The Curse of the Great American Novel

Is the idea of the Great American Novel the worst thing that ever happened to great American novelists? Some days it does seem that way. American authors who struggle to define the American experience by cramming it all into one novel almost inevitably come to some version of grief, and no one epitomizes this dilemma better than Ralph Ellison, who published only stories and essays in the 40 years after he dazzled the literary world with Invisible Man. It was no secret that he was working on a second novel all that time—he published excerpts while alive, and a novel-length fragment appeared a decade ago. Now, with the publication of an 1,100-page book that includes false starts, fragments, and finished chapters, we can see what he was up to, how far he got, where he succeeded, and, ultimately, how he failed by biting off more than he—or anyone—could chew. It was his goal, not any lack of talent, that betrayed him—he wanted to do nothing less than plumb once and for all the mystery and dilemma of race and identity in American society. Here was a man clearly undone by his ambition. But then, where would he have been without it?

Thinking big is not unique to American letters. Tolstoy, Mann, Dickens, Proust, Joyce, Tanizaki—the examples of great writers working on a grand scale are easy to spot. Still, compared with their American counterparts, they had it easy. Even Russia—or at least the Russia that Tolstoy wrote about—was a monoculture. The United States has always been a much messier place, its social hierarchies more fluid, its systems of belief more debated, negated, and always up for grabs. Of all the American writers who have tried to wrestle this into focus, perhaps the one who came closest was the poet Walt Whitman ("Do I contradict myself? Very well, I contradict myself"). But our fiction writers have been trying to squeeze the American experience into one great novel at least since Herman Melville dreamed up his white whale.

Unfortunately, most of the writers who emulated Melville's ambition produced books that were not great but do resemble white whales. From An American Tragedy to The Bonfire of the Vanities to Blood Meridian, we see authors struggling to create masterpieces that on almost every page threaten to collapse under their own weight. There are also those authors—Ellison and Truman Capote leading the list—who aimed for the stars but then, after years, even decades, of work, failed to produce publishable manuscripts. Then there's the 800-pound gorilla himself, the late J. D. Salinger. Who can say what he was up to for the last four or five decades? Was he writing madly? Staring at the same sheet of blank paper? The only thing we know is that he wasn't publishing anything, and given how steadily productive he was before he went silent, that raises all kinds of questions. Maybe his death will unlock the mystery; perhaps Salinger was one of those unlucky authors whose ambition outstrips their ability and who recognize this all too well. Most certainly, overambition was a near epidemic among the American writers who grew up in the shadow of the absurdly competitive Ernest Hemingway, but you still see traces among more contemporary authors—look at Union Atlantic, the new novel by Adam Haslett, who has tried to cram a bank collapse, the first Gulf War, and a good dose of Emersonian thought between the covers of one book. He almost makes it work, but nobody is that good.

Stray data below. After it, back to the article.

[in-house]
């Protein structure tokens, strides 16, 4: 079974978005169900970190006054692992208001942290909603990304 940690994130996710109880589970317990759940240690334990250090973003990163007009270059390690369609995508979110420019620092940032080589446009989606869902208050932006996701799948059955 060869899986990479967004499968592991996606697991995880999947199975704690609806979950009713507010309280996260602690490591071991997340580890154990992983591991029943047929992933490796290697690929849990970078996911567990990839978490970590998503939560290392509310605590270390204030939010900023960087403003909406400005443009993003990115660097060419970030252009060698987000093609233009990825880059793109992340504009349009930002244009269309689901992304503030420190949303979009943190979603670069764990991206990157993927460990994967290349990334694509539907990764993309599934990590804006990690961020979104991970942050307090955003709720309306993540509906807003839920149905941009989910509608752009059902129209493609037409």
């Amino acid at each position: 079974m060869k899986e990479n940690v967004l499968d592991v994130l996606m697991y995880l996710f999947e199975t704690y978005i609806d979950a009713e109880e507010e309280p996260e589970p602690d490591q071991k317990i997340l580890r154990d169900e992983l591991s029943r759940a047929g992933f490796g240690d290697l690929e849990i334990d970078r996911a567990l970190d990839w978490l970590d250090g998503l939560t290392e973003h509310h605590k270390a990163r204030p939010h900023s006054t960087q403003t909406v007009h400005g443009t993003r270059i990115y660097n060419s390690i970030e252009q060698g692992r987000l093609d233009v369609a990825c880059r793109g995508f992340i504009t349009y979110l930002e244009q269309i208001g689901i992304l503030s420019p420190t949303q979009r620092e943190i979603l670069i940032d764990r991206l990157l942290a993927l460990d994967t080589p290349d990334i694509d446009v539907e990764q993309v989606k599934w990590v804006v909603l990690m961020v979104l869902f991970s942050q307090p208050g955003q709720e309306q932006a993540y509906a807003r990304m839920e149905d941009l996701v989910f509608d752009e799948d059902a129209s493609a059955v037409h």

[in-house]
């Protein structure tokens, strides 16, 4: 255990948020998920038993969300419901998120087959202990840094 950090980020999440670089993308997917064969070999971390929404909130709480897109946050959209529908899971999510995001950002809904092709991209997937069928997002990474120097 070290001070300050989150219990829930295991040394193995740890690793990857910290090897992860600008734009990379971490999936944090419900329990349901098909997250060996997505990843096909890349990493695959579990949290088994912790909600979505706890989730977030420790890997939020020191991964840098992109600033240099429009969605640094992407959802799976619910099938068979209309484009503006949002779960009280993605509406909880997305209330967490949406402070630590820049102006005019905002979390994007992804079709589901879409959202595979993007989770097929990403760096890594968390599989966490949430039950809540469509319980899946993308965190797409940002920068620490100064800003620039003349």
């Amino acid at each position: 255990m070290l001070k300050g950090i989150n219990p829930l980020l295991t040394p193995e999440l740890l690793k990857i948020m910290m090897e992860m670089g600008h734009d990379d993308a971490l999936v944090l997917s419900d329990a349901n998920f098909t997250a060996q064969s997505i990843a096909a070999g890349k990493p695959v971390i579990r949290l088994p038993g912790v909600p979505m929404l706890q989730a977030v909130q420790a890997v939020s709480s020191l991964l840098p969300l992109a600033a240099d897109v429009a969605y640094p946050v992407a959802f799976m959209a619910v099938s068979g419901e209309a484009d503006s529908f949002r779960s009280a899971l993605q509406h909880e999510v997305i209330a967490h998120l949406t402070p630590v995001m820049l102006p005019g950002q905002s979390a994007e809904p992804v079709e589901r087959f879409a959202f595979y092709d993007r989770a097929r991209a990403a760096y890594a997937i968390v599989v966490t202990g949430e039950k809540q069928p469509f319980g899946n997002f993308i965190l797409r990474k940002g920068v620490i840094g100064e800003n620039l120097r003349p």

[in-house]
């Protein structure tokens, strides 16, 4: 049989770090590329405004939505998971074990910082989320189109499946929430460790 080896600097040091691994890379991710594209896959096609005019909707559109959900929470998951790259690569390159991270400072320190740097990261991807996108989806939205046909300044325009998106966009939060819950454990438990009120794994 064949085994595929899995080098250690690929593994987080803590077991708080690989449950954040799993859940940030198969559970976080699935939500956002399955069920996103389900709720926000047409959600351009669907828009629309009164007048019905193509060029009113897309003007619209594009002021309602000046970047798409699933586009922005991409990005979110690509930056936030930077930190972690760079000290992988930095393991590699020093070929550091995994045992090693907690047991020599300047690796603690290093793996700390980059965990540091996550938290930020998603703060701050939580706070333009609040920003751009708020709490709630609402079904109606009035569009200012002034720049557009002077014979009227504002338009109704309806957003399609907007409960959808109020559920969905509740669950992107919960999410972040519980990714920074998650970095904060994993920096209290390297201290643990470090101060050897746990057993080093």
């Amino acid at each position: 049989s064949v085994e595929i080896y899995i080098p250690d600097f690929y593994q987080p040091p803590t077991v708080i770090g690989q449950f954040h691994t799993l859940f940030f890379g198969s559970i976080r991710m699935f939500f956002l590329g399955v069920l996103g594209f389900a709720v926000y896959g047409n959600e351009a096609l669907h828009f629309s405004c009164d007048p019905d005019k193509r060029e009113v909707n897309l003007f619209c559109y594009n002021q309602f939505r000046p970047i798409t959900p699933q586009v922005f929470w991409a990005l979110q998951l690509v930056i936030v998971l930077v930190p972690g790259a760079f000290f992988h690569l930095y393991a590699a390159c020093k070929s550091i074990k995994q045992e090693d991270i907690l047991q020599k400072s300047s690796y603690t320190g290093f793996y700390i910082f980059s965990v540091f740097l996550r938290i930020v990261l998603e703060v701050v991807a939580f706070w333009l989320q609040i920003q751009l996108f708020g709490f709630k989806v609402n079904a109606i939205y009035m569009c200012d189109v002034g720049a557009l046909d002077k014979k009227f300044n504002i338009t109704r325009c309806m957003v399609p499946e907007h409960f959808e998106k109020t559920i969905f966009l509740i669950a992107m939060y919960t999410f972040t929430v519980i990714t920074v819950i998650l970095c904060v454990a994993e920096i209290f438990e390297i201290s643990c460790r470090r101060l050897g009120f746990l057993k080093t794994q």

The authors who have caught America on paper best did it incrementally, not all at once. It's the sum of Twain and Wharton and Faulkner that delivers their versions of America, not any single book. Still, there persists that tantalizing possibility that maybe this time, with one roll of the dice, you can get it all down at once. Reinforcing this possibility is the very American belief that the higher you aim, the less shame there is in falling short. Who wouldn't rather read a flawed masterpiece than none at all? After all, not even Twain could figure out the right way to end Huckleberry Finn.